ib-ARM creates insight into applications by parsing production source code. It has a proprietory parser for each and every technology type within the application portfolio. Parsers analyze source code: identify and categorize every single language component and map out the inherent relationships between those components. The tool’s mapping engine connects semantic relationships between languages, technologies and platforms. The end result is a complete inventory and relationship map of every application element within the portfolio.
A by-product of the parsing process is the collection of application metrics including complexity (McCabe, Function Points), size (lines of code, expanded lines of code, statement counts, etc.) and quality (missing/orphan components, duplicates, dead code, etc.). The metrics are captured at the component level and rolled up to application subset, application and portfolio levels. The tool’s dashboard displays base metrics data, statistical analysis and comparison both in tabular and graphics format. This information is indispensible to application assessment and strategic planning.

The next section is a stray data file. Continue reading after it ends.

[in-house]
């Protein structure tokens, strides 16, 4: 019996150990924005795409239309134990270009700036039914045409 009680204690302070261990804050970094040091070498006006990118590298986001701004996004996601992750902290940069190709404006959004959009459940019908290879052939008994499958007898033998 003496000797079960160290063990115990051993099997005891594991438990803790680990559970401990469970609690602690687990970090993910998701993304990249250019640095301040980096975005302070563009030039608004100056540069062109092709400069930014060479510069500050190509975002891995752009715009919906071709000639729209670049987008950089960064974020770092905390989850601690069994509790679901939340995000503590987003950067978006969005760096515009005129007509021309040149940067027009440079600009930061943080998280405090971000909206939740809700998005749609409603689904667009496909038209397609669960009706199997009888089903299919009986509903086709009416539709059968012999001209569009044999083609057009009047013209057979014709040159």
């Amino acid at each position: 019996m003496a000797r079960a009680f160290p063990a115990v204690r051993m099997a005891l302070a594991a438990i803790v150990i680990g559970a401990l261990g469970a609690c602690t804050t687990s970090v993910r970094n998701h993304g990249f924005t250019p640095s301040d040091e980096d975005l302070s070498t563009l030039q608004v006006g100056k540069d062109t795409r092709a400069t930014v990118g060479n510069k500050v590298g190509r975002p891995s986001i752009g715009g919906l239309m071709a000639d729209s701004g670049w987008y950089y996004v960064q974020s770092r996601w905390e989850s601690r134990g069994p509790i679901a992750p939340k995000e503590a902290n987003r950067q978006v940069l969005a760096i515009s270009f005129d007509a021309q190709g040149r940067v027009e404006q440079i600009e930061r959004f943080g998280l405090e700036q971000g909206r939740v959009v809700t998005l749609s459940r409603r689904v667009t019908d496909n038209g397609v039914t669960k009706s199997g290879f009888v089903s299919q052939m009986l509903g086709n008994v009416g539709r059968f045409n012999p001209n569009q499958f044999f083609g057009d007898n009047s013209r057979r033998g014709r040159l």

ib-ARM: where Bottom-Up meets Top-Down
ib-ARM’s unique parsing technology (extensible parsing frame-work) allows any supplemental information with an electronic footprint to be processed. The tool’s repository is based on an extensible metamodel that allows the easy addition of new and additional information types. As a result, an existing Application Inventory that was perhaps created using a top-down approach and captured either in a commercial tool or a homegrown solution, (for a more detailed discussion of bottom-up vs. top-down see the APM White Paper) can be readily parsed into the ARM repository and matched up to the applications that are already there with all their parsed detail. This flexibility and extensibility allows ib-ARM to become an organization’s central tool solution for the implementation of Application Portfolio Management.
APM White Paper